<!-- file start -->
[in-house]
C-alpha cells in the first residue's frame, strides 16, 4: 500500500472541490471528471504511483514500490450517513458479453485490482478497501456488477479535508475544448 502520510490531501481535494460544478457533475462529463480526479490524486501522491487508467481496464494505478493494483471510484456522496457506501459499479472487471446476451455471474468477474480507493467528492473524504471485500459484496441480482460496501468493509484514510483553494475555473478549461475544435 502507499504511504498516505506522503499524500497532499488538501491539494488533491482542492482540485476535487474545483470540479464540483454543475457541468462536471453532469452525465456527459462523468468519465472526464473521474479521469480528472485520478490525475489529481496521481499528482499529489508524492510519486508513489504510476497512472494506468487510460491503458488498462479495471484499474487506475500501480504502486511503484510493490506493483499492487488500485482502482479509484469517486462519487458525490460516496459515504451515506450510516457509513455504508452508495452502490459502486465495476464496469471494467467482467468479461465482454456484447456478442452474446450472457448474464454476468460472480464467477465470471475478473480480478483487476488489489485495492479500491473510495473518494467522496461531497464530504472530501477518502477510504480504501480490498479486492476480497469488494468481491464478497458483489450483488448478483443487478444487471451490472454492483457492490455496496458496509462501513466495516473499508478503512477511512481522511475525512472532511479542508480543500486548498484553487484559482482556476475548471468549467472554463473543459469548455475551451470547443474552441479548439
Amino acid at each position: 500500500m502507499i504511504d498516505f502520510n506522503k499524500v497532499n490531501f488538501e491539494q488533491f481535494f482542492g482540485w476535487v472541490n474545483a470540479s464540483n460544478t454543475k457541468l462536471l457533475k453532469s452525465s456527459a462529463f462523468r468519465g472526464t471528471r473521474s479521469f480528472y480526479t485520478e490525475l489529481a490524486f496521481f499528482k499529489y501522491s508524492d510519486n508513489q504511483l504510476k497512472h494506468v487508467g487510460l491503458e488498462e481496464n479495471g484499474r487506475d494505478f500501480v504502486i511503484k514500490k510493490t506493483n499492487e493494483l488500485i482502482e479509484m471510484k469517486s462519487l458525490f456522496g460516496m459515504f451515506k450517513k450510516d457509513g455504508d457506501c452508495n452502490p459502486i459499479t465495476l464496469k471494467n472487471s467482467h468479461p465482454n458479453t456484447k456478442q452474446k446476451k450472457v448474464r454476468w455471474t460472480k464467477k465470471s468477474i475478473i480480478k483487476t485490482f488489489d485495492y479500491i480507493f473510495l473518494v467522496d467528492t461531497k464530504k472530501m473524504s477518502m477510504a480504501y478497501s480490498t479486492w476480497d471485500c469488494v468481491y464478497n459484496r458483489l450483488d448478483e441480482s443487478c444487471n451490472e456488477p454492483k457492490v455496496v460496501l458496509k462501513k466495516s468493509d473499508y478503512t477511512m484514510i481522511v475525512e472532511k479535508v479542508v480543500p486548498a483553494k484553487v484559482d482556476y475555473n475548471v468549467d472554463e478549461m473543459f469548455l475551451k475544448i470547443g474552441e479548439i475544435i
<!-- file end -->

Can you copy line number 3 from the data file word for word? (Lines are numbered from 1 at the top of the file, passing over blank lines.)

Amino acid at each position: 500500500m502507499i504511504d498516505f502520510n506522503k499524500v497532499n490531501f488538501e491539494q488533491f481535494f482542492g482540485w476535487v472541490n474545483a470540479s464540483n460544478t454543475k457541468l462536471l457533475k453532469s452525465s456527459a462529463f462523468r468519465g472526464t471528471r473521474s479521469f480528472y480526479t485520478e490525475l489529481a490524486f496521481f499528482k499529489y501522491s508524492d510519486n508513489q504511483l504510476k497512472h494506468v487508467g487510460l491503458e488498462e481496464n479495471g484499474r487506475d494505478f500501480v504502486i511503484k514500490k510493490t506493483n499492487e493494483l488500485i482502482e479509484m471510484k469517486s462519487l458525490f456522496g460516496m459515504f451515506k450517513k450510516d457509513g455504508d457506501c452508495n452502490p459502486i459499479t465495476l464496469k471494467n472487471s467482467h468479461p465482454n458479453t456484447k456478442q452474446k446476451k450472457v448474464r454476468w455471474t460472480k464467477k465470471s468477474i475478473i480480478k483487476t485490482f488489489d485495492y479500491i480507493f473510495l473518494v467522496d467528492t461531497k464530504k472530501m473524504s477518502m477510504a480504501y478497501s480490498t479486492w476480497d471485500c469488494v468481491y464478497n459484496r458483489l450483488d448478483e441480482s443487478c444487471n451490472e456488477p454492483k457492490v455496496v460496501l458496509k462501513k466495516s468493509d473499508y478503512t477511512m484514510i481522511v475525512e472532511k479535508v479542508v480543500p486548498a483553494k484553487v484559482d482556476y475555473n475548471v468549467d472554463e478549461m473543459f469548455l475551451k475544448i470547443g474552441e479548439i475544435i